The Person Who Asks the Best Question Always Gets the Best Answer

We have in our pockets a device that has instant access to nearly every piece of information known to mankind. So why is it so hard for me to cut through the clutter and get a somewhat applicable answer to a basic question? Geez, I just wanted advice on “growing tomatoes” (29,800,000 search engine results).


Tomatoes search - Best Question Always Gets the Best Answer

So recently I found myself proclaiming that the information age should be renamed the “too much information” age when my friend Mark chimed in. He reminded me that “the person who asks the best question always gets the best answer.” His simple statement hit me like a tidal wave. My problem was me! When I find myself struggling to find a good enough answer, I most certainly have not asked a good enough question. “What light conditions are optimal for growing indeterminate tomatoes indoors in the winter?” (230,000 results and the first five are really good ones!)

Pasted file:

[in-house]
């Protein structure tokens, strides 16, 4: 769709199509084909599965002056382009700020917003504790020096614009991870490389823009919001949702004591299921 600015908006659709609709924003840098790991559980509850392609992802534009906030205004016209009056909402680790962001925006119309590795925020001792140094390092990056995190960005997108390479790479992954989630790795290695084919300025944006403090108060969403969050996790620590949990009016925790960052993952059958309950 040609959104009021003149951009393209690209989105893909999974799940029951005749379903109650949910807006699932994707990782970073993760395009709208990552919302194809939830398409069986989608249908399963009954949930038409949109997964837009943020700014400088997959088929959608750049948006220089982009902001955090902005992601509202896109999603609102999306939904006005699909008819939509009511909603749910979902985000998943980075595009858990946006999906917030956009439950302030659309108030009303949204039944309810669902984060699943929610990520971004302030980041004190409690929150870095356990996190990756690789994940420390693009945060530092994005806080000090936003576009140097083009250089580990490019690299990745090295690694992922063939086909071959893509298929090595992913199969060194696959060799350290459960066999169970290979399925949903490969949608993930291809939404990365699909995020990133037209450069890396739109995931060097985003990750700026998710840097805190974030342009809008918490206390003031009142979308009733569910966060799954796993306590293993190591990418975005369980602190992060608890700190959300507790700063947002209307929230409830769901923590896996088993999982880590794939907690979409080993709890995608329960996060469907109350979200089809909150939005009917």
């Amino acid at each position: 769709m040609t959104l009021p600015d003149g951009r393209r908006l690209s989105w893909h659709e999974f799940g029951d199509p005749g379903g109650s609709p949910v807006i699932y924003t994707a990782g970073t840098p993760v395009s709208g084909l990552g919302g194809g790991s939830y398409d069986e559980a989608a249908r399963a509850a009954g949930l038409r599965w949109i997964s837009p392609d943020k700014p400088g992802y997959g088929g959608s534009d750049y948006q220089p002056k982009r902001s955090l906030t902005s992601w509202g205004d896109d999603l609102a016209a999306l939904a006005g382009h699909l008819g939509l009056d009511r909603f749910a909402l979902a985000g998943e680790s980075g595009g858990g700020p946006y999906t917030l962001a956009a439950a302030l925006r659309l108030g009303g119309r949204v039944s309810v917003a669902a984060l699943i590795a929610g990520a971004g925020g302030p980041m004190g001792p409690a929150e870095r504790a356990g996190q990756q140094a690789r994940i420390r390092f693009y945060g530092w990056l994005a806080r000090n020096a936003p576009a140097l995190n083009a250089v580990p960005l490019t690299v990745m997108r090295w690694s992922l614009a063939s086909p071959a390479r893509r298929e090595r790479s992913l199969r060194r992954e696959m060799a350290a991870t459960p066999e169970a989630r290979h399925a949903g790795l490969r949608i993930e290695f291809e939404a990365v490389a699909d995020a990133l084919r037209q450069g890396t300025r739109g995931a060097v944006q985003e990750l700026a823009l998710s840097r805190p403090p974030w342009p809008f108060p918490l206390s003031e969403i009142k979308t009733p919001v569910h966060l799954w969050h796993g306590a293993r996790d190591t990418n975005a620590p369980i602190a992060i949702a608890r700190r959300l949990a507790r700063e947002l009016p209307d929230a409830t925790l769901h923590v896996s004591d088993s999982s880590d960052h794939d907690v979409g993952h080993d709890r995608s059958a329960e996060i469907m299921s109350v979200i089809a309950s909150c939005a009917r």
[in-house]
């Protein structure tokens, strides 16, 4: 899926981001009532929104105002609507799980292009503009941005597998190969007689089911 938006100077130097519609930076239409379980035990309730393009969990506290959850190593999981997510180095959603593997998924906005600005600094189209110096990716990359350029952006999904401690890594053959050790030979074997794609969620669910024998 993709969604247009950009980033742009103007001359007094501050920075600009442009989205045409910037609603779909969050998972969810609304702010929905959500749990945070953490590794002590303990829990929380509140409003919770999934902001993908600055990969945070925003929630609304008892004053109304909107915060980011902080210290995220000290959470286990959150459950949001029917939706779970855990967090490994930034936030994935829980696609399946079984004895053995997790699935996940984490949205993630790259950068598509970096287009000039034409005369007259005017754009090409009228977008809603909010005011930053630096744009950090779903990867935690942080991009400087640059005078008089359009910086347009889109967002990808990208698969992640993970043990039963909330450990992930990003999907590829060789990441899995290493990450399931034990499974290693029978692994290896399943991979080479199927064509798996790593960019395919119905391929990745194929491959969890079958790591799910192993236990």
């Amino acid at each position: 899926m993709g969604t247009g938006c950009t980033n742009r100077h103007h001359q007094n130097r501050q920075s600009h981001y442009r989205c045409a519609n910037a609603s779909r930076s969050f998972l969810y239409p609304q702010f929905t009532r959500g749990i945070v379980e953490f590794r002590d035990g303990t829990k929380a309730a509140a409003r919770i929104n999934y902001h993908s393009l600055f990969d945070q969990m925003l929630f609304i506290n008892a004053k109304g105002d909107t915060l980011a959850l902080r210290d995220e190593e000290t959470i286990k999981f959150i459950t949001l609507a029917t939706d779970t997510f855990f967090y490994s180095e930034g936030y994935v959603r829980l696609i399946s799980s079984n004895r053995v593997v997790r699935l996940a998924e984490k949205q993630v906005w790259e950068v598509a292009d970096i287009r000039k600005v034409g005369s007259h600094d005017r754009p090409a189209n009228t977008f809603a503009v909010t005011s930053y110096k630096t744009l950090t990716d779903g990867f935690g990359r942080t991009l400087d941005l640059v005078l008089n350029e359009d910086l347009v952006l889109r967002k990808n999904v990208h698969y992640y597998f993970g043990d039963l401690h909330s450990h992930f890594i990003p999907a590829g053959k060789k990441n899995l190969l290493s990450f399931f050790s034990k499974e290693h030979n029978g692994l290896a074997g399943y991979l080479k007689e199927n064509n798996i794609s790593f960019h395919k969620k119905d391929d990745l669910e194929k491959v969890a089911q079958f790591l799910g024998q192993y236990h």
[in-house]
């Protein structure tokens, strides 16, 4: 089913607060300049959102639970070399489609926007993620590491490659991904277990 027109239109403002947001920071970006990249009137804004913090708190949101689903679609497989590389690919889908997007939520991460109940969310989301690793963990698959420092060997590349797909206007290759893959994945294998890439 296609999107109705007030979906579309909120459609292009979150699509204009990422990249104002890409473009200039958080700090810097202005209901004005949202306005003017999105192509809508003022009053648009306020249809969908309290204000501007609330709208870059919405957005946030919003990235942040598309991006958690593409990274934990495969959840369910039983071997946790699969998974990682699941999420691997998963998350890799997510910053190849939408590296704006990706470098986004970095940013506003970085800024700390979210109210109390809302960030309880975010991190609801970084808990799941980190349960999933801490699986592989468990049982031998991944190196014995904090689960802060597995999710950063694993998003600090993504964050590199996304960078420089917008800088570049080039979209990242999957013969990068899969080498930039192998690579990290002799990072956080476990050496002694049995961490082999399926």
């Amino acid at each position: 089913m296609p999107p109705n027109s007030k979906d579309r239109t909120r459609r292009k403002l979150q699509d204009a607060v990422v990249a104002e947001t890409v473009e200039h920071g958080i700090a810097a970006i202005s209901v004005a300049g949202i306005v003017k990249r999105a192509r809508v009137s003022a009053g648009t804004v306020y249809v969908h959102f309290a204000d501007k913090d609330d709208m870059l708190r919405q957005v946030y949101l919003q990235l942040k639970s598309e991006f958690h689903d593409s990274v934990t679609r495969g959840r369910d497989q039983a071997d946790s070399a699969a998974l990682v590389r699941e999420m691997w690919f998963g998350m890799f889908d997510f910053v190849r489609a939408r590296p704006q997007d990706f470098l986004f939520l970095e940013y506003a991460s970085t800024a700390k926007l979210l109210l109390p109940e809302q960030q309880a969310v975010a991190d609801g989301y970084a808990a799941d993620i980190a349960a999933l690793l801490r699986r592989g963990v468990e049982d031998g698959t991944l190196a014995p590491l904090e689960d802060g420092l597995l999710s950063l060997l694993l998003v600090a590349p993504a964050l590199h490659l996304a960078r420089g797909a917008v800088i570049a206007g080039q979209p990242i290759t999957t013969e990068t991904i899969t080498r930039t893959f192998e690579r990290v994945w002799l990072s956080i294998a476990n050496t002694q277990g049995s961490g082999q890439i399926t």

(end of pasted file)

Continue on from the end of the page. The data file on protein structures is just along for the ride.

This simple concept has fundamentally changed the way I think. Consultants tend to boast that they have the right answers, but a truly valuable consultant should also have the right questions. This reminds me of something that I used to do for clients called “Defining the Bullseye,” but I’ll save that for another day.


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